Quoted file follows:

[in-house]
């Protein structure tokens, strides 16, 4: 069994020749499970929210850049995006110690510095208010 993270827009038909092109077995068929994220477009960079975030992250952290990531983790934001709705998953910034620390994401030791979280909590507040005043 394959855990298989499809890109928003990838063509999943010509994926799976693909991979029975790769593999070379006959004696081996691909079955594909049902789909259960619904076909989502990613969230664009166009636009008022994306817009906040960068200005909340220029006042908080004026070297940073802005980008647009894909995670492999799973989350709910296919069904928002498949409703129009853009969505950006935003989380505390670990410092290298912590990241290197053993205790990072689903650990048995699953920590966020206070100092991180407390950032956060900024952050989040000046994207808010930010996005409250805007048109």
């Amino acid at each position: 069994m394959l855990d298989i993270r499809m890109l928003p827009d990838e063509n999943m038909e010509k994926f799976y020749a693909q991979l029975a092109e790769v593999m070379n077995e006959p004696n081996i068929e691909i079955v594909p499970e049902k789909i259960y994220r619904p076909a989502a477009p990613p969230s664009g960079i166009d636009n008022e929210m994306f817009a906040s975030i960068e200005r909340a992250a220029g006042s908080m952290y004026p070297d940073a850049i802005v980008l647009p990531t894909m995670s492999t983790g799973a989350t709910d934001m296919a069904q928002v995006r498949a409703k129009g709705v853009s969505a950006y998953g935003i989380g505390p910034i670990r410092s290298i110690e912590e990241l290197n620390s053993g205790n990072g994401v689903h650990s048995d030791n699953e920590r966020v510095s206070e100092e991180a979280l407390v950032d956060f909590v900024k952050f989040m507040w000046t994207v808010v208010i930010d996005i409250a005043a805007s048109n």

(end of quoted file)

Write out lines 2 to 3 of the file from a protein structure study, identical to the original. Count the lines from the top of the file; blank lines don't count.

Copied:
């Protein structure tokens, strides 16, 4: 069994020749499970929210850049995006110690510095208010 993270827009038909092109077995068929994220477009960079975030992250952290990531983790934001709705998953910034620390994401030791979280909590507040005043 394959855990298989499809890109928003990838063509999943010509994926799976693909991979029975790769593999070379006959004696081996691909079955594909049902789909259960619904076909989502990613969230664009166009636009008022994306817009906040960068200005909340220029006042908080004026070297940073802005980008647009894909995670492999799973989350709910296919069904928002498949409703129009853009969505950006935003989380505390670990410092290298912590990241290197053993205790990072689903650990048995699953920590966020206070100092991180407390950032956060900024952050989040000046994207808010930010996005409250805007048109």
């Amino acid at each position: 069994m394959l855990d298989i993270r499809m890109l928003p827009d990838e063509n999943m038909e010509k994926f799976y020749a693909q991979l029975a092109e790769v593999m070379n077995e006959p004696n081996i068929e691909i079955v594909p499970e049902k789909i259960y994220r619904p076909a989502a477009p990613p969230s664009g960079i166009d636009n008022e929210m994306f817009a906040s975030i960068e200005r909340a992250a220029g006042s908080m952290y004026p070297d940073a850049i802005v980008l647009p990531t894909m995670s492999t983790g799973a989350t709910d934001m296919a069904q928002v995006r498949a409703k129009g709705v853009s969505a950006y998953g935003i989380g505390p910034i670990r410092s290298i110690e912590e990241l290197n620390s053993g205790n990072g994401v689903h650990s048995d030791n699953e920590r966020v510095s206070e100092e991180a979280l407390v950032d956060f909590v900024k952050f989040m507040w000046t994207v808010v208010i930010d996005i409250a005043a805007s048109n």